Matter of: Executive Conference Center, Inc., Holiday Inn-Atlanta Central File: B-275882.2 Date: April 10, 1997
B-275882.2: Apr 10, 1997
DIGEST An amendment to the statement of work in a solicitation which specifies the food transportation equipment the contractor is to use to transport meals to a military entrance processing station is material where it imposes additional obligations on the contractor to protect the food from contamination which were not required in the invitation for bids as issued or already imposed by applicable state and local food safety regulations. We sustain the protest.  The IFB was issued November 20. Facsimile bids were not authorized by the IFB. The contractor is to provide ice water. The contractor will also provide disposable plates. The IFB informed bidders that no food preparation facility was available at the MEPS and that the contractor's food preparation facility must be within 18 miles of the MEPS in order to be considered for award.
Matter of: Executive Conference Center, Inc., Holiday Inn-Atlanta Central File: B-275882.2 Date: April 10, 1997
Executive Conference Center, Inc. d/b/a Holiday Inn-Atlanta Central protests the Department of the Army's decision to terminate its award of contract No. DABT23-97-D-0016, and the Army's proposed award of the contract to Ashok Kumar d/b/a Hotel Castlegate Howard Johnson Midtown, under invitation for bids (IFB) No. DABT23-97-B-0013 to provide lunch (noon) meals for armed forces applicants at the Military Entrance Processing Station (MEPS) in Atlanta, Georgia.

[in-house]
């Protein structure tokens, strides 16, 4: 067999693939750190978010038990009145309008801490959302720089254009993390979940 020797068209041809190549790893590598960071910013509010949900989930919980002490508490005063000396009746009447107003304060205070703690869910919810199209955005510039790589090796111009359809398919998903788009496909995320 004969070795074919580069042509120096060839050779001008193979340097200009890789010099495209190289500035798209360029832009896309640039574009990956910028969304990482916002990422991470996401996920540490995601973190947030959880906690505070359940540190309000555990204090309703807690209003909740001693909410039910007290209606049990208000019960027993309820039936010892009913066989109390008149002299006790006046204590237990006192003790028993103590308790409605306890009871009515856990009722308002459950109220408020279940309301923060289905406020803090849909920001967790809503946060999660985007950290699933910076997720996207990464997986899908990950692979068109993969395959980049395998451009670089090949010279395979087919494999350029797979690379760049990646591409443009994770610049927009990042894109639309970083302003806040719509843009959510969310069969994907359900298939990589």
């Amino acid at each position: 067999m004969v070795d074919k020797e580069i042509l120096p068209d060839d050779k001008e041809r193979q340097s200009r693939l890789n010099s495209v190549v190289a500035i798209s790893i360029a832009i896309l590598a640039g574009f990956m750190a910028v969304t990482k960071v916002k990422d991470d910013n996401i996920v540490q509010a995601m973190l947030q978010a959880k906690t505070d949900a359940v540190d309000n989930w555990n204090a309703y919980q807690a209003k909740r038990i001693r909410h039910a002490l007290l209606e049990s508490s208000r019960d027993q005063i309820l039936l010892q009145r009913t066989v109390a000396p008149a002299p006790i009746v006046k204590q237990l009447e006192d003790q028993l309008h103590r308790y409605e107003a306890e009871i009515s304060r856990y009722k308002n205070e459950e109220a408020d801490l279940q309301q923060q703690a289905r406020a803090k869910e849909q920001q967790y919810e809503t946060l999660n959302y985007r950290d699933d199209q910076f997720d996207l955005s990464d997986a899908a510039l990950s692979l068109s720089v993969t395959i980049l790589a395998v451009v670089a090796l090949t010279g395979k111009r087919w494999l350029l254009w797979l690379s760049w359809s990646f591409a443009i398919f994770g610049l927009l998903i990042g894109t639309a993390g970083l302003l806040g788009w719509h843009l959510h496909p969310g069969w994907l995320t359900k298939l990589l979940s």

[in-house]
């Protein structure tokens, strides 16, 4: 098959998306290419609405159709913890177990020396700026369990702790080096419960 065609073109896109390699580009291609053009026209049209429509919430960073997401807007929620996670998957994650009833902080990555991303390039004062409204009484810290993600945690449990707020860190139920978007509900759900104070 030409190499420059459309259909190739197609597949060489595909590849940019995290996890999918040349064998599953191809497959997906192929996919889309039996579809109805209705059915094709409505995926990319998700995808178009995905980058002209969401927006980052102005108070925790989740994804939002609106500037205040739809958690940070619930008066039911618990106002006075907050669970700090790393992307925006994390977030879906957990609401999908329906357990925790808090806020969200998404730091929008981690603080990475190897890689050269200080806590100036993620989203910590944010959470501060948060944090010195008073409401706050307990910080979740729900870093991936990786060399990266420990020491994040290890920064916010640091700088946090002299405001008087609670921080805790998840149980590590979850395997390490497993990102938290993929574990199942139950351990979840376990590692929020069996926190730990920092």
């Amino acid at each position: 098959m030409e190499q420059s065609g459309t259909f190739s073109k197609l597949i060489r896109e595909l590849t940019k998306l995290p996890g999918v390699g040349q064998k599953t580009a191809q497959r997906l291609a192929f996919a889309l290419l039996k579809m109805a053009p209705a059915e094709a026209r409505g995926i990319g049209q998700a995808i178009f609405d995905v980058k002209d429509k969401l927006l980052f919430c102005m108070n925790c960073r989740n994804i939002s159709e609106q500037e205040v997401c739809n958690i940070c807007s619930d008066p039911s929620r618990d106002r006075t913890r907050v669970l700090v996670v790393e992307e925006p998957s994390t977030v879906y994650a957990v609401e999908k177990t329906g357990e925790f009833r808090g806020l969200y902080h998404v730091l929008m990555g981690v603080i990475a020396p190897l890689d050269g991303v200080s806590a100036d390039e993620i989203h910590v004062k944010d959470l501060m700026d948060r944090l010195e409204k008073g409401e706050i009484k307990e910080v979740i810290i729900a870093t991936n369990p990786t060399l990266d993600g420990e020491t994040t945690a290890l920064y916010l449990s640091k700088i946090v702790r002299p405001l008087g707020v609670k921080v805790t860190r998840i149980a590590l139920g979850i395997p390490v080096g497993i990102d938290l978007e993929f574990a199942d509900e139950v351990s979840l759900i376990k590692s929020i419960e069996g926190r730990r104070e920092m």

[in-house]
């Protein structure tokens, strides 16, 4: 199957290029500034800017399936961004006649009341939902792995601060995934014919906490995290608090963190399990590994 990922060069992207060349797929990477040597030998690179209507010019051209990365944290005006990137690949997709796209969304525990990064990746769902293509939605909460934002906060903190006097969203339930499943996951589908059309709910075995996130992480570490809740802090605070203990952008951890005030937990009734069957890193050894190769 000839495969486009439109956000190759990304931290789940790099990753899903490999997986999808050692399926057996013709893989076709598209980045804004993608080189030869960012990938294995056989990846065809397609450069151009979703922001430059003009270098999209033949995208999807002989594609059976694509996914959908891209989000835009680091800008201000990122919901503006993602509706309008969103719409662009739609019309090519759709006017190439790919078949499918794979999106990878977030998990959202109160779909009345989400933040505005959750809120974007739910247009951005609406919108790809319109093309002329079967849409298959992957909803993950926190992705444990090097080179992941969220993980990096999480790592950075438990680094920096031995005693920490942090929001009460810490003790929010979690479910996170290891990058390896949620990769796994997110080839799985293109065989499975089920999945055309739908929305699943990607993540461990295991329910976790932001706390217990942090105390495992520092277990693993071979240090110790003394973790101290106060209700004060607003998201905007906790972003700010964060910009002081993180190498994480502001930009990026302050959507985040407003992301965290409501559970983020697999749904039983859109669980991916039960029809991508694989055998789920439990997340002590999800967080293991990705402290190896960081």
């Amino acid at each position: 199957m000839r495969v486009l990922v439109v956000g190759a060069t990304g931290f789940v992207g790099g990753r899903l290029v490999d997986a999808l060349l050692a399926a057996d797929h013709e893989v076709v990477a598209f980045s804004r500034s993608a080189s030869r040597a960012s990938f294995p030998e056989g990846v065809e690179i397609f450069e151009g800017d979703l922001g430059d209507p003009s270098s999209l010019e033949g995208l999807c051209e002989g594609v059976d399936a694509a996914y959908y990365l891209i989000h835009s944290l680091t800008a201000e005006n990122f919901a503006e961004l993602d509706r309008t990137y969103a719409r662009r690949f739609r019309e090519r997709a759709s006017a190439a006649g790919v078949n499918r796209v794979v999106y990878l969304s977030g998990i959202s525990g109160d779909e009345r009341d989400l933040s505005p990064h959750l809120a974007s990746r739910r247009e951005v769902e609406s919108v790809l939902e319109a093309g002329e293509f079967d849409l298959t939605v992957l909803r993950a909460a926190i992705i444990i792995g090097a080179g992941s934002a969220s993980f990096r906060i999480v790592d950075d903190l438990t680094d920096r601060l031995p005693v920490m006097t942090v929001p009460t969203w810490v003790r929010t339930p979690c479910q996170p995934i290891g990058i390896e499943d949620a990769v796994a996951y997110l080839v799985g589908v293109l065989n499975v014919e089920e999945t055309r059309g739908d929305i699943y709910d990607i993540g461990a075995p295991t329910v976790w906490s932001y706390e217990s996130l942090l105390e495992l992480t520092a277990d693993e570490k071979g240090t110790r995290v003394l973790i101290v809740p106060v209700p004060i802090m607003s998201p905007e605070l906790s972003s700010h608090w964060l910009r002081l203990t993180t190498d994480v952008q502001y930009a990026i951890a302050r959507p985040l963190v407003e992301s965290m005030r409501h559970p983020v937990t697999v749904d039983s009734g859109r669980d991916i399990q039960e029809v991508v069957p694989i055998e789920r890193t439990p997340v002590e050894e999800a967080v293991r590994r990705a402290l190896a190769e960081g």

We sustain the protest. 
The IFB was issued November 20, 1996, by the Fort Knox Directorate of Contracting. Facsimile bids were not authorized by the IFB. The IFB contemplated the award of a firm, fixed-price requirements contract for a base year (January 1, 1997, through December 31, 1997) and 4 option years.
The IFB's statement of work (SOW) specified that the contractor shall provide meals consisting of submarine sandwiches with potato chips and a beverage to the MEPS, which has a government-furnished dining and serving area. The SOW specified that the sandwiches could be on either white or whole wheat submarine-style bread, with a choice of sliced ham (baked or boiled), turkey, or roast beef, a choice of sliced swiss, provolone, or american cheese, and served with fresh sliced tomatoes and fresh shredded lettuce. Besides canned soft drinks, the contractor is to provide ice water, iced tea (10 oz. cup), and whole milk (half pint) upon request. The contractor will also provide disposable plates, knives, forks, spoons, cups, etc. with the meals as well as various condiments, including catsup, mustard, mayonnaise, pickles, relish, onions, salt and pepper, and oil and vinegar.
The IFB informed bidders that no food preparation facility was available at the MEPS and that the contractor's food preparation facility must be within 18 miles of the MEPS in order to be considered for award. The bid schedule requested unit and extended prices based on an estimated quantity of 13,450 meals for the base period and each option year, with award to be made based on the aggregate amount. The contractor is to perform the contract in accordance with written delivery orders to be issued by the contracting activity. The IFB scheduled bid opening for 11:00 a.m. on December 20, 1996, and required bidders to return an original signed copy of the completed bid.